Historical figures rise from the grave

Colin Mockett, Shirley Power, and Bryan and Maureen Eaton as Geelong historical figures Captain Foster Fyans, Elizabeth Austin, James Harrison and John Batman’s tragic wife Eliza. (Reg Ryan)

By Luke Voogt

The dead will rise again next February in a graveside tour bringing Geelong’s pioneers, suffragettes and historical figures back to life.

Geelong’s famous sons and daughters rested in peace during the pandemic, with restrictions causing the cancellation of the tours, Drop Of A Hat Production’s Colin Mockett said.

“We had to cancel them at the beginning of the year.”

But the theatre company had used that time to recruit more of their comrades from the ranks of the dead, he said.

“We walked around the cemetery and the people we discovered, and stories we discovered around them, are fascinating.”

Among the new characters is Eliza, the tragic widow of John Batman, best-known for his role in the founding of Melbourne.

“She wound up working as a prostitute in Geelong West where she was murdered by a client,” Mockett said.

“That’s not the sort of thing you’d expect from the wife of the person credited as founding the whole region.”

The tours will return for five consecutive weekends beginning February 27, with a historical figure leading visitors on a walk to meet Geelong Eastern Cemetery’s other famous ‘residents’.

“You’ve got a bunch of actors in the middle of gravediggers and administrators,” Mockett said.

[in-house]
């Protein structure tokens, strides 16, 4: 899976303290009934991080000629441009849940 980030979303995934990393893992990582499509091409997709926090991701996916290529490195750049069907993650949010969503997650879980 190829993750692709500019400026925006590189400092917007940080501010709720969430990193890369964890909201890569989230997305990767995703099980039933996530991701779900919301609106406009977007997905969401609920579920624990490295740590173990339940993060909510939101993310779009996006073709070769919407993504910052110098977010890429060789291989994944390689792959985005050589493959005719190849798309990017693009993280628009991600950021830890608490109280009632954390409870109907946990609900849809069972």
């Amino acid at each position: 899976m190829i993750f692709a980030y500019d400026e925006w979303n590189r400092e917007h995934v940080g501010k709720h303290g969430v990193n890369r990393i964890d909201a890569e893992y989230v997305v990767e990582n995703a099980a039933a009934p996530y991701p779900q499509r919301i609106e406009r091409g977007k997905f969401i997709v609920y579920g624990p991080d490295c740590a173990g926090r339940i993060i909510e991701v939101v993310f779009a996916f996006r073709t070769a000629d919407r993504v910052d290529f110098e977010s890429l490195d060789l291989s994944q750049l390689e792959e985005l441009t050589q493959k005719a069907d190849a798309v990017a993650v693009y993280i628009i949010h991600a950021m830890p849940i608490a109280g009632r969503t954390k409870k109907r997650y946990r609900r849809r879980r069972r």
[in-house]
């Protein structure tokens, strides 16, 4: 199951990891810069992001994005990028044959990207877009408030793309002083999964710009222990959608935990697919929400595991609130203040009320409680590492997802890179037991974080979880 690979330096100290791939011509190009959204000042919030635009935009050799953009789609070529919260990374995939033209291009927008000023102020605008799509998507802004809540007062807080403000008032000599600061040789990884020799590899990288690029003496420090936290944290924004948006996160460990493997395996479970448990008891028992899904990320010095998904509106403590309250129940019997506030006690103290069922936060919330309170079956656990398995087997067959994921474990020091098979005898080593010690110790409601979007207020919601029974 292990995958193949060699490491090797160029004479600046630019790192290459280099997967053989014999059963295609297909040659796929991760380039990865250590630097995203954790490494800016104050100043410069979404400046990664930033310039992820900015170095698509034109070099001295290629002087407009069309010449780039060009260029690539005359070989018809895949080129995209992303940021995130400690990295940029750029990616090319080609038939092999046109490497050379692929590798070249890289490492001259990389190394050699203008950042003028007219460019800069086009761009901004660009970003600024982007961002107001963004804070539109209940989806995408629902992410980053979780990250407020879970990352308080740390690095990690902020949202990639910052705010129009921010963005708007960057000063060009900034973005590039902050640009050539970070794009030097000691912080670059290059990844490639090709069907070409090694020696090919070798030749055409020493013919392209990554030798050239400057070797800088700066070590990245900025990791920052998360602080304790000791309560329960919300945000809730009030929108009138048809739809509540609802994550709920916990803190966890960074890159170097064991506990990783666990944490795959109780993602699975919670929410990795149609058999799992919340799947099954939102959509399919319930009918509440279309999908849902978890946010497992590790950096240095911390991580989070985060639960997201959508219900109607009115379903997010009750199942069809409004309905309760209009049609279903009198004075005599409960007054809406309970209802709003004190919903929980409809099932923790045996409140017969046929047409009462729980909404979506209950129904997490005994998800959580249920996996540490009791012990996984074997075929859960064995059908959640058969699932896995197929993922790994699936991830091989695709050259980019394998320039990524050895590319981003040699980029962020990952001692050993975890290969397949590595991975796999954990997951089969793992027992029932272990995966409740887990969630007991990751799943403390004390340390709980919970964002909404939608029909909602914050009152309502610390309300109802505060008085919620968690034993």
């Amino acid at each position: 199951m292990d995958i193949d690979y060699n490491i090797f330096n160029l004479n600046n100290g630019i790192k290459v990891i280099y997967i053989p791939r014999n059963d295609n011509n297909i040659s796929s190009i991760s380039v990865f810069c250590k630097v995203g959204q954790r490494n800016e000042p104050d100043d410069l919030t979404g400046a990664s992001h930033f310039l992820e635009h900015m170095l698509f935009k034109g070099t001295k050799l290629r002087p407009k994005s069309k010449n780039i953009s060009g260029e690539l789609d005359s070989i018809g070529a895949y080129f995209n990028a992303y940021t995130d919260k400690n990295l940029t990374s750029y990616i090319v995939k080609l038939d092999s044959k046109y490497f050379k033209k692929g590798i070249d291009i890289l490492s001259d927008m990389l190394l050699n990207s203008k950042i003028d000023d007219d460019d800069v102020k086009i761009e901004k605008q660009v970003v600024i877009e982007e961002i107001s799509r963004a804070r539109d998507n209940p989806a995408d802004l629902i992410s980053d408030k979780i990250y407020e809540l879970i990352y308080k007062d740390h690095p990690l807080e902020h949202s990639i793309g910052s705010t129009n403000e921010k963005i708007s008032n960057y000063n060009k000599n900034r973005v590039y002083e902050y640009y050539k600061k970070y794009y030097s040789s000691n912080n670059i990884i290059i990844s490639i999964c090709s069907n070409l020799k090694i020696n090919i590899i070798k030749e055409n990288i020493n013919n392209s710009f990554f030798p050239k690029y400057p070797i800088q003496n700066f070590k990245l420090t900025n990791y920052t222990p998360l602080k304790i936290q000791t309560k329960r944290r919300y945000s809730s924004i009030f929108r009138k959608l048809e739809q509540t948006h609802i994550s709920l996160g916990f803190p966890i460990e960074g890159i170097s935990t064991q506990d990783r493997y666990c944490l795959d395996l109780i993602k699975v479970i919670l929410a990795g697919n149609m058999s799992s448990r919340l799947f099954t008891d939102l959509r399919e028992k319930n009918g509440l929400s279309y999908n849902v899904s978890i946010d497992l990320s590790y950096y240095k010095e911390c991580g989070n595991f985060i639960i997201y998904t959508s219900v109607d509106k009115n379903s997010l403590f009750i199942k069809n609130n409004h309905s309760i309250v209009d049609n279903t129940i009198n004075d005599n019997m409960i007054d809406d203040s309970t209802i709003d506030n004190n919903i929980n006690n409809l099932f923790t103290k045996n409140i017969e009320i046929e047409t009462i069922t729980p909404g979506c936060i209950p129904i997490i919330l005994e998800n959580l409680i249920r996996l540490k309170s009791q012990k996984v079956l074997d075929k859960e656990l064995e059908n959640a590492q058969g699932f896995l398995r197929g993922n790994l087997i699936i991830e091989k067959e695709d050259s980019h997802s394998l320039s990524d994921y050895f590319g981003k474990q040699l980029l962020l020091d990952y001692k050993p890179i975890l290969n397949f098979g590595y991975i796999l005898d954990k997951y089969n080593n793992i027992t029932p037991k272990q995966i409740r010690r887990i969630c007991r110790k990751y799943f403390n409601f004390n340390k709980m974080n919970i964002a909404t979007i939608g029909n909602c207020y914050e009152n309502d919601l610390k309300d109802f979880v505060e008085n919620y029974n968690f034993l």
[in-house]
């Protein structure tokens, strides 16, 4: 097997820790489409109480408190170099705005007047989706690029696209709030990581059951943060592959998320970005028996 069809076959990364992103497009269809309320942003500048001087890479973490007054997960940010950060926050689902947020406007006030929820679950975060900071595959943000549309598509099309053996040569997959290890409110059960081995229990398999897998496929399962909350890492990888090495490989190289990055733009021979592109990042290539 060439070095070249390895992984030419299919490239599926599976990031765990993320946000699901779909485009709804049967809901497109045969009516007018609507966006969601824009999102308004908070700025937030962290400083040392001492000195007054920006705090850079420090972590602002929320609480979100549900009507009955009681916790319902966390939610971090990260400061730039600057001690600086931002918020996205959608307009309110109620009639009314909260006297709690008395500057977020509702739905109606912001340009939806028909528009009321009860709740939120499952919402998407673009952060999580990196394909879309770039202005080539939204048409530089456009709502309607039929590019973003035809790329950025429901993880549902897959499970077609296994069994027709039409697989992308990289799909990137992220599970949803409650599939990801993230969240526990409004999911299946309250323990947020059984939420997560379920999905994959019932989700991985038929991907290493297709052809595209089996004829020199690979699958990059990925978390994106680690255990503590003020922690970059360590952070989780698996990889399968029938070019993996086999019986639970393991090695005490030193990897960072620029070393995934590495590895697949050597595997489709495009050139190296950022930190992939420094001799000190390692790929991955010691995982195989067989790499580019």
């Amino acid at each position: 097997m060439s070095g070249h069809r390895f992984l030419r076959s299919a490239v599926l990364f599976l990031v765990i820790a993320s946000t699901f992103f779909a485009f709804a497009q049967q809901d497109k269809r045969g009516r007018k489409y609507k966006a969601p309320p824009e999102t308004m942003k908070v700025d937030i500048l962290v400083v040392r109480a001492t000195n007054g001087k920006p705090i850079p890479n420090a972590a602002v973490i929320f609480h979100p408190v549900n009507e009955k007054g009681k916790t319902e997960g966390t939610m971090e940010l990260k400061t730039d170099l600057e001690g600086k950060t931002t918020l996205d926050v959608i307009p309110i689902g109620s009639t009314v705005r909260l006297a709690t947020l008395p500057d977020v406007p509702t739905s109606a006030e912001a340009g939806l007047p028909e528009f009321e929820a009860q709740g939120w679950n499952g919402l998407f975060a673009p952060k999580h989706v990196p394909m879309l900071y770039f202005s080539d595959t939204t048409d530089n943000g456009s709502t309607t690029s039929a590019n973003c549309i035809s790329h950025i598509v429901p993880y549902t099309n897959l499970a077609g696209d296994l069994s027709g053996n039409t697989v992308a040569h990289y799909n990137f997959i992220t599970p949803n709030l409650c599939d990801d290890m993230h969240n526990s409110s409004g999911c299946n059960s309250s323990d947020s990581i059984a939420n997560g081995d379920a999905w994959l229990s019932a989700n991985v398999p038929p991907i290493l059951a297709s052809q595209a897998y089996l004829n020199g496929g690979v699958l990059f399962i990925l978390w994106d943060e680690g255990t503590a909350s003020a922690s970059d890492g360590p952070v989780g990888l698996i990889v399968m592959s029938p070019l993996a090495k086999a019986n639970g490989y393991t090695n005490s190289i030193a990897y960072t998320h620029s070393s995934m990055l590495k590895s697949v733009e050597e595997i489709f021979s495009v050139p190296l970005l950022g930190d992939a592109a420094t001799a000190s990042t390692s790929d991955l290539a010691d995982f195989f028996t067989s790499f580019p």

He and his thespian crew have been conducting the tours for decades, which they began after gaining a reputation for bringing back historical characters for festivals and other events.

“You can’t afford to make any mistakes – you really have to do your research,” he said.

“You need to read, not just the biographies, but what other people thought of them – the obituaries and the obituary response in the papers.

“From there you get a fairly good idea. Then you put yourself in the position of recreating the person and their character.”

Mockett looked forward to playing one of his favourites, Charles Brownlow, the namesake of the AFL’s iconic best and fairest medal.

“People expect him in football gear but [his main contribution was as a] watchmaker and silver smith who prevented the collapse of the then VFL,” he said.

“If you want to see his work you don’t go to Kardinia Park, you go to Geelong Gallery. The more I read about Charlie Brownlow, the more I find he was purely a gentleman.”

The rules Brownlow set forth while helping to found a local rowing club give a clue to his character, according to Mockett.

“He wouldn’t accept any bad language or poor behaviour, and he lived his life that way,” he said.

“He once said he didn’t need to advertise his store because people had heard of his reputation for honesty.”

Eliza Batman (nee Callaghan) makes her appearance alongside philanthropist Elizabeth Austin and Geelong’s first female mayor Zilla Crawcour on February 27.

Squatter Caroline Newcomb, medical pioneer Mary De Garis and novelist Ellen Davitt also join the all-women show.

Millionaires and millionairesses, inventors, actors, explorers, sporting champions and heiresses all come back to life in following weeks.

For details phone 5249 3939 or visit gct.net.au.